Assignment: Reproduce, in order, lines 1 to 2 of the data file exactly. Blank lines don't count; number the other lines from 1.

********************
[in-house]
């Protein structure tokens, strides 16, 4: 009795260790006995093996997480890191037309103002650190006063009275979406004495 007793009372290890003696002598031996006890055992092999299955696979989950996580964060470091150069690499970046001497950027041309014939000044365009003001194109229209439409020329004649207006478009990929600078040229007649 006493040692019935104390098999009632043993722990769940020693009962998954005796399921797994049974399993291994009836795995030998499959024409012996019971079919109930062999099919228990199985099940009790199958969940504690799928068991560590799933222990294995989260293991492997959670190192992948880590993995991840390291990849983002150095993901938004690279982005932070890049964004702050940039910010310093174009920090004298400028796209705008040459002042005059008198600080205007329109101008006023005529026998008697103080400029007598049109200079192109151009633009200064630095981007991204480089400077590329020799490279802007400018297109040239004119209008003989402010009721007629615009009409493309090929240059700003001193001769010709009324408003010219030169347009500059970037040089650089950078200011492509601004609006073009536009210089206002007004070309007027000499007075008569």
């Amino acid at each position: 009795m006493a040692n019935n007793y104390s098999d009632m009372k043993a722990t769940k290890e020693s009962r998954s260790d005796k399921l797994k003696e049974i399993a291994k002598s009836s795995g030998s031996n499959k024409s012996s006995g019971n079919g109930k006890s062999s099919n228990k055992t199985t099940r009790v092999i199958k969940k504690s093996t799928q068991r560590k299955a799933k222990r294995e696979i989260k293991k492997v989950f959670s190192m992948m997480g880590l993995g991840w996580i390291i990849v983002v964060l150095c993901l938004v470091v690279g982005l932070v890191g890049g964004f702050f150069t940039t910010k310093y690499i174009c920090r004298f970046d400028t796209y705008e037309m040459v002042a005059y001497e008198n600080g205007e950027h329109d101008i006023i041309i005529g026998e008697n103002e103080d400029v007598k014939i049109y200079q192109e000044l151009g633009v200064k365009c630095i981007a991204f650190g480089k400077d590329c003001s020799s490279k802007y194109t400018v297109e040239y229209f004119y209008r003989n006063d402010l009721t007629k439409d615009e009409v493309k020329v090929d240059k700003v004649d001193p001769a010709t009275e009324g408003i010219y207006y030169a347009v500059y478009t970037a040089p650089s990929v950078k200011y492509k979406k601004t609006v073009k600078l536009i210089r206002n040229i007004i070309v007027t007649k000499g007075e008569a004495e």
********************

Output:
[in-house]
């Protein structure tokens, strides 16, 4: 009795260790006995093996997480890191037309103002650190006063009275979406004495 007793009372290890003696002598031996006890055992092999299955696979989950996580964060470091150069690499970046001497950027041309014939000044365009003001194109229209439409020329004649207006478009990929600078040229007649 006493040692019935104390098999009632043993722990769940020693009962998954005796399921797994049974399993291994009836795995030998499959024409012996019971079919109930062999099919228990199985099940009790199958969940504690799928068991560590799933222990294995989260293991492997959670190192992948880590993995991840390291990849983002150095993901938004690279982005932070890049964004702050940039910010310093174009920090004298400028796209705008040459002042005059008198600080205007329109101008006023005529026998008697103080400029007598049109200079192109151009633009200064630095981007991204480089400077590329020799490279802007400018297109040239004119209008003989402010009721007629615009009409493309090929240059700003001193001769010709009324408003010219030169347009500059970037040089650089950078200011492509601004609006073009536009210089206002007004070309007027000499007075008569």